Derek & Rebekah g̶o̶ ̶t̶o̶ don’t go to church (almost)

Where could I go to get away from your spirit?
    Where could I go to escape your presence?

Psalm 139:7
– ready to go to church Sunday morning

So it was complicated. Of course it would have to be, because Rebekah and I absolutely go to church. Going to church is written into our DNA. Setting time aside Sunday mornings to worship God is in a very real sense like breathing. Consider the word “inspire” – it means, literally, to take in the breath of life.

This Sunday morning we got up on time, we had our breakfast on time, I took care of my dad and got him going for the day on time.

I said, “Let’s go to St. Andrews again. It’s the closest to home and they start at 11:00, so I have time to take care of dad without rushing.”

Then I poured another leisurely cup of coffee and we went out on the deck, like regular people planning to go to church in good time and without a care in the world.

Did I say no rush?

At 10:25 – I decided to check the church web site again for some detail. I guess I must have remembered incorrectly from the other week, because lo and behold worship was slated to start at 10:30!

In the car, down the driveway, off we go. Then I remember White Memorial meets at 11:00. So zoom-zoom down Capital Boulevard, blowing through the occasional yellow light at a healthy speed. But traffic. But red lights. But back up and congestion. Gradually it dawns on us that we will not be there before at best 11:20, and showing up that late – for us – is not acceptable.

“I would always notice when people come in really late,” Rebekah said. “I don’t want us to be those people.”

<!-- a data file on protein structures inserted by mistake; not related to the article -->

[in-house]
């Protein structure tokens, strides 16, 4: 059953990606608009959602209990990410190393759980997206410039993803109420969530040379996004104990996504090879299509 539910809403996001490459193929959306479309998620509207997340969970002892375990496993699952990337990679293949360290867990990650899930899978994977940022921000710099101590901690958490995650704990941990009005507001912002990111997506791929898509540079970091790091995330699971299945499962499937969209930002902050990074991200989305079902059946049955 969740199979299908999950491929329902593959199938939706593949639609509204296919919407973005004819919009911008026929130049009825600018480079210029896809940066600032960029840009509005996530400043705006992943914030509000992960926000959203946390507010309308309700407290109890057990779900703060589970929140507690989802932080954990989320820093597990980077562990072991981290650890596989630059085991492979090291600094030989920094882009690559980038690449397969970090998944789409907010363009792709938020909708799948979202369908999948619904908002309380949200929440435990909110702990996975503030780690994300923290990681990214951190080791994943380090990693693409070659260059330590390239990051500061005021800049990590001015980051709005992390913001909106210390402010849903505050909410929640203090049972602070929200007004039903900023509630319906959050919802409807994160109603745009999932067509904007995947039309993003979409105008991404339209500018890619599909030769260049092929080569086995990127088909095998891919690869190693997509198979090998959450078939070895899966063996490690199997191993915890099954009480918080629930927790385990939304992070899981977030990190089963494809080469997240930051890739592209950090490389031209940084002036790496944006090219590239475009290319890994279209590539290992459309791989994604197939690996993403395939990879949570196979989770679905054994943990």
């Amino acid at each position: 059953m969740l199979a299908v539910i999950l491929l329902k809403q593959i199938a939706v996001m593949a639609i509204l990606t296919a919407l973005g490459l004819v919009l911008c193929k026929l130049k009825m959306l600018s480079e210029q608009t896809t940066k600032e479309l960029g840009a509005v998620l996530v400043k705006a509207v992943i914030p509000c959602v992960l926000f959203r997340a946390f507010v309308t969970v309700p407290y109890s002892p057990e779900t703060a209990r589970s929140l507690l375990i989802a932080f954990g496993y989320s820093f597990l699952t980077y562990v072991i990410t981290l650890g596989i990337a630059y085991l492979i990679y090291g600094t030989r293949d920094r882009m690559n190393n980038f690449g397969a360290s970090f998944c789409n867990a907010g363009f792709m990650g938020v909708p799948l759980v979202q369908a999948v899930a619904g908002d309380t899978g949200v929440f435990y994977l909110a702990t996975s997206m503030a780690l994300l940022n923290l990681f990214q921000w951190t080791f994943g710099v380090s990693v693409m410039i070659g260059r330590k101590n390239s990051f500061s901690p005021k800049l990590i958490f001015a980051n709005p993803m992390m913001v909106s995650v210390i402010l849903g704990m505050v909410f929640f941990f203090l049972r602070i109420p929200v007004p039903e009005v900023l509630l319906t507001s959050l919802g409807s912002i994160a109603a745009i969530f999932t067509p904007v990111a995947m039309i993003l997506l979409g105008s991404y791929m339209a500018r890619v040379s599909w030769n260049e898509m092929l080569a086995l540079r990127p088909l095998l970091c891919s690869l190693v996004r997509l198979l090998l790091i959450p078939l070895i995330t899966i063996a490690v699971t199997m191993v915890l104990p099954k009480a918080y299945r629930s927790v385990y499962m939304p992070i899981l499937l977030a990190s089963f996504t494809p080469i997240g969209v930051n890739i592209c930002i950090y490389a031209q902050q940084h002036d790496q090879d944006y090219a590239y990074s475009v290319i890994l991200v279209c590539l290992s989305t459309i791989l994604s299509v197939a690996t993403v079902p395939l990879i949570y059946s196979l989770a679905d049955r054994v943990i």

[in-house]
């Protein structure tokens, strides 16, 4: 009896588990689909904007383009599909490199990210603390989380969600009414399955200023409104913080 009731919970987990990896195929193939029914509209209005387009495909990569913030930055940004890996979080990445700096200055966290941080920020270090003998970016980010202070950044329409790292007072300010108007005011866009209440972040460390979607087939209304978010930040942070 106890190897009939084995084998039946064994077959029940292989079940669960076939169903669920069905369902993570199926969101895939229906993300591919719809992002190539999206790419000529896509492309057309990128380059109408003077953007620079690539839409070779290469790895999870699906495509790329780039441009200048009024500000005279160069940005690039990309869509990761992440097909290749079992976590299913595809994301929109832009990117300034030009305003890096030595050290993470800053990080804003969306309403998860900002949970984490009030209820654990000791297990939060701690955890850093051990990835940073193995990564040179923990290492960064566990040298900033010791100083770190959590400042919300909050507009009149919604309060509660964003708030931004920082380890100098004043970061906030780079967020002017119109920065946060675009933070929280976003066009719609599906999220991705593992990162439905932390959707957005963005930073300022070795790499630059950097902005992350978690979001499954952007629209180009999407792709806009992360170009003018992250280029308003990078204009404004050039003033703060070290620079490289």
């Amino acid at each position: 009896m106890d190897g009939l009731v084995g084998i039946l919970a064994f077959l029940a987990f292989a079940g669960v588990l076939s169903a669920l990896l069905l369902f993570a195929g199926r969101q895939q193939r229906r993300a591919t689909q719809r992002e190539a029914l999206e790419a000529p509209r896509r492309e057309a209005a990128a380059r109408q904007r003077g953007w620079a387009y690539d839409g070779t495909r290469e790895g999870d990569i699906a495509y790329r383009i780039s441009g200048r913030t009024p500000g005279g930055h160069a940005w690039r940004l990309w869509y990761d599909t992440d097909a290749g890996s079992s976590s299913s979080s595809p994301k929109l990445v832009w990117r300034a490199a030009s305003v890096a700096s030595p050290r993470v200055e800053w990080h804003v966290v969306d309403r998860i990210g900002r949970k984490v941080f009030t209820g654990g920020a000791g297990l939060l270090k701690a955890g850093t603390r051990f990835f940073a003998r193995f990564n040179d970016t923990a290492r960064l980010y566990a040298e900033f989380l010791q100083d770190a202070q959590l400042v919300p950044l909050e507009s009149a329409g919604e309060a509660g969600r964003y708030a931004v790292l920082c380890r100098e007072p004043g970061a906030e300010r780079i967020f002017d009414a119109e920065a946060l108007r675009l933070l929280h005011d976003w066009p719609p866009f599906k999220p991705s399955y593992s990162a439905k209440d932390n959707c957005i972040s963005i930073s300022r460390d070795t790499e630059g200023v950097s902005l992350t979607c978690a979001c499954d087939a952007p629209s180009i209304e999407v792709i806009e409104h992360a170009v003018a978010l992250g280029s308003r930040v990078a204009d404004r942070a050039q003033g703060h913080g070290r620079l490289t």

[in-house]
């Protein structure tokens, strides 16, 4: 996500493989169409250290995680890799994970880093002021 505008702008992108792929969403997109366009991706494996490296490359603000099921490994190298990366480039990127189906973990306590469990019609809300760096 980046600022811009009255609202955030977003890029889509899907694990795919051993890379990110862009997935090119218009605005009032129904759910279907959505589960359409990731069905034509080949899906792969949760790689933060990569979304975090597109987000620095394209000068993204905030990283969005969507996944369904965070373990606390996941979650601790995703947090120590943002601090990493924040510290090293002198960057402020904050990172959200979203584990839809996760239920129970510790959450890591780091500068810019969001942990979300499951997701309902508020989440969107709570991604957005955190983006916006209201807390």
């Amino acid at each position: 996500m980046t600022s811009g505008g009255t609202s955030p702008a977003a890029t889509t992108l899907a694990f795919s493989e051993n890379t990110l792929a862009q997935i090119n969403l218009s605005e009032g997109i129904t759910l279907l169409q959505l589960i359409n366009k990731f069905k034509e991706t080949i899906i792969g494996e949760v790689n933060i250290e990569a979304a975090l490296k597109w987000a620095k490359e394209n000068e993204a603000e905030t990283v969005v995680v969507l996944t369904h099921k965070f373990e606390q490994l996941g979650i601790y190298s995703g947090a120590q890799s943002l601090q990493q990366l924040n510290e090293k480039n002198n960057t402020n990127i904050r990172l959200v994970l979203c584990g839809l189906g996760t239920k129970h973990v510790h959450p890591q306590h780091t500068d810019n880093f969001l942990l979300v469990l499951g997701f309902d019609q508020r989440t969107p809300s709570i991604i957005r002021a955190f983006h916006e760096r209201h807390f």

So we turned off onto 440, we exited at Wake Forest Road, and we took Falls of Neuse back toward home.

our view from the couch during worship Sunday morning

No church. No sitting among God’s good people for in-person worship. No message shared from someone’s heart. It felt wrong. We felt empty. Rebekah took it hard.

Of course, yes, it was more than just missing church. It was the cumulative missing our church, our people, our sense of spiritual community, our beautiful gathering of the Body of Christ. What we really cried for – for the first time on a Sunday morning – was the hollow emptiness of missing Wake Forest Presbyterian Church. The misadventures of yesterday morning just put it all into focus.

So we roll into the driveway at Maul-Hall just 45-minutes after we left and of course Max is very pleased to see us. We head inside and directly to the kitchen, where I prepare and serve a good – and necessary – cup of tea.

Church Regardless:

“Think Central Time!” I say hopefully. “Trinity Presbyterian Church in Pensacola is on Central Time, and they meet at 10:30.”

Hurriedly I search FaceBook and then YouTube. “Besides,” I added, “no-one is going to know we’re a couple of minutes late.”

So Rebekah and I took our sacramental cup of tea and we sat together on the couch and we worshipped with the saints at Trinity Presbyterian Church (where Rebekah served for 14 years), and we listened to our friend Hugh Hamilton share God’s good word, and we sang along, and we kind of, almost, at least a little bit, went to church. But there is nothing like showing up with real people in a real place. And there is nothing like being in worship together. And there is most definitely nothing (still nothing remotely) like Wake Forest Presbyterian Church.

Love and peace and blessings to each one of you. The journey continues – DEREK


  1. And there it is. You are placing human constraints on heavenly worship. It is not God or Jesus who is telling you not to worship at WFPC, it our human rules and expectations. I think if your church icommunity s everything that you say it is in your writings, then why are you punishing yourselves and the ones you love. Stop making it so hard.


    • Thanks for your thoughts, but you are wrong! It is exactly by listening to the guidance of the Holy Spirit that we are taking this course. We can be temporarily in pain through following God’s voice. Sharing this is part of the journey. Sometimes the way is absolutely hard. Peace – Derek


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